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Lewisburg chronicle. (Lewisburg, Pa.) 1850-1859, July 24, 1850, Image 2

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f7A do2eo or strof onr citizens went
over to the farm of ffm. Nesbit, Esq., in
Chilisquaqrur, one day last week.to witness
tha operation of a specimen of "Hussey's
Patent Reaper." ll requires two horses
and a driver, and a man on the machine,
and cuts a swath something less than the j
usual width, as fast as the horses can walk,
bt does mit lay it very stnoot of make j
regular sheavesi It received- a mr inai,
but the conclusion was arrived ai mm,
taking everything into consideration! was
no improvement w the ordinary meihcid.
En Cnttow.
For the lwiburg Chronicle.
From East to West, from the! North and
the South, there comes but one voice with
regard to the coming harvest it will be
as bountiful as the goodness of the All
Giver. Hay, Grain, and Fruit, promise
equally well ; and no wail of a famishing
nation abroad breaks in upon our graIU,-
lions. But let not this project of ahund-
nnce foster inattention, waste, or pride
all our hopes may be blasted He who
rules supreme the destinies of nations, can
Wight the harvest and waste the garnered
fruits as readily as he could strike down
tlx nhnsrn President ol twenty millions of
free people.
The heat of mid-summer is with us,
nnd the dread noiera agam unj , a ferliiiz,.r) an(j usrs plaster to beneht the
land, snatching his victims from all ranks j c)ovcr Never could percejve that plaster
in society. Too much caution en not be b(.ne(.tlej ,he uhpal muchi bu, j, greaily
taken in our food and habits at this tune. incre!iC9 thc growth of clover. He attri
Fruit should be eaten moderately, and is ; jmprovemen, oI ,he soil by clover
safest when well cooked. Excesses of) moj.lly ,Q ,,, ron(s . lhey penetrate the
Ml kinds, undue care, anxiety, and labor, i pnr(h q jhe of two to Uvo and a h,f
should be avoided, and cleanliness, cheer- j roise hp subslanccs on
fulness and pure air, sedulously cultivated. fce(Js a ,he surracC)Where,
. . . , . -i i : .l,
Remember that ice water and Iruits made
him who "never surrendered" to mortal
foe, iheir victim ! Partake of al. Hie true
"good things" under the approved "d
authoritative rule of -Temperance in a
There has been a great demand for
cases exorbitant prices claimed, with the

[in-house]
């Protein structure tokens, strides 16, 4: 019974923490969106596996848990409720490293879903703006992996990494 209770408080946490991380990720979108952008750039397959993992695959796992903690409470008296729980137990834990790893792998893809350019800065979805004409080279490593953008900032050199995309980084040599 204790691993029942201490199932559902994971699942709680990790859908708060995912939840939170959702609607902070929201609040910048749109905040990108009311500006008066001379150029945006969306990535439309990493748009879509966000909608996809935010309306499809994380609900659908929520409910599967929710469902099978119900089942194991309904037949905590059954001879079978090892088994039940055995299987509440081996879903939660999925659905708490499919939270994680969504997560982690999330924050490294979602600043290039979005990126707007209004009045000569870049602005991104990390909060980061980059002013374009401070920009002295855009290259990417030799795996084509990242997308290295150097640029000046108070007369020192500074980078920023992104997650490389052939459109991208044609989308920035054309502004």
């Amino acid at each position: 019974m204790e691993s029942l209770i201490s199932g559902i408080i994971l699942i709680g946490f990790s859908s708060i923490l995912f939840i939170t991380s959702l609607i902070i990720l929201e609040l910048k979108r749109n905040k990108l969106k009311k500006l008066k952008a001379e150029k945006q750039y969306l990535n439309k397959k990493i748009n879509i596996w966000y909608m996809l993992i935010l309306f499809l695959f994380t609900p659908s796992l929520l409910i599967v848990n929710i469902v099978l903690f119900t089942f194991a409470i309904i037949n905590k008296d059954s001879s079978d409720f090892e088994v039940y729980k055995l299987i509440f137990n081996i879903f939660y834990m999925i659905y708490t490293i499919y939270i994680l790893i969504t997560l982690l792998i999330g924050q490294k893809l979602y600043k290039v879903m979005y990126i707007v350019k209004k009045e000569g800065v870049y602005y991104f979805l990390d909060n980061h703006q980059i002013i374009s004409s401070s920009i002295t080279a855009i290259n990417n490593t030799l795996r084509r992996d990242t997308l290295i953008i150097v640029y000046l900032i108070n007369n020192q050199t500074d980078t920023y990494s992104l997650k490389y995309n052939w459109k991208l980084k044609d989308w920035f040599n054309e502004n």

I.arvest nanos in mis seen. .
noisoncd ius in addition a relic of dark
- . . ,. .
nges which I had hoped was banished from j
most of our harvest fields, and v. hich it is i
to be regretted was again brought out by
tnorecsifiMtVnnlnWiWZSJj regard to the n.lvantaCes of this mode of
wrongs never make a right." ; can be '"Su'atcd to a quart ToThiartunnrt
Do not let your loaded fruit trees be
oroKen oown. u mere be danger, shake
y t ana ...
on ana Knock on enough ol ihe fruit to
preserve tho limbs and branches of the tree
the remaining fruit will then be all the
better, and the tree will be preserved lo
lar fruit again.
Lock among your fruits, plant, grain
and lloweri for the best specimens, and be
can-fa! lo preserve them lor seed. It is in
this way that improvement is effected.
It is said that driving lwo or three
nans in a peach Iree, near the ground, will
prevent injury bv worms. An aricul!ural
paper remarks that it is easily tried."
A RrAur.a.
from thc AVm? Ytirk Workiti" Varmir.
Wheat Culture.
The discussion in relation to l!ie culture
of Wheat, which took place in Albany at
one of the weekly meetings held during the
past winter, brought out some useful facts
which we think are not generally known,
and their insertion in our pages may inte
rest and benefit our readers.
Mr. Brewer, of Tompkins county, said
he had cultivated wheat for more than 20
year, and would give some of the results i
of his experience. A part of his firm, which j
in 1630 was an open romnion, has been
wholly devoted to wheat and clover since
that time, having produced 13 crops wheat
and 8 of clover. The soil is rather a gra
velly loam. His farm is on one of the hills,
towards the head of Cayuga Lnke, which it
is said were burned over by the Indians
every vrar. He made various experiments
in plowing at different depths from 3 to? 1
inches and has alwsys had the bpsl crops ,
where the furrows have been shallowest, j
Usually, plowed but once for wheat I
snmetimrs in May, but had no b.'tter crops j
than when he plowed in September, just j
before sowing. The yields he had obtained j
were from 10 to 20 bushels per acre. On .
new lands, stiff soils for instance, it might
!. mr.rv ,n i... . '
. .
wheat crop, and in such cases it might be j
better to plow d-ep ihe first lime. j
Mr. R. staler!, that he had made some i
trials with various quantities of wed per
acre 89 1 1 n "it busbeU and (
ma usually got il.e best returns from ihe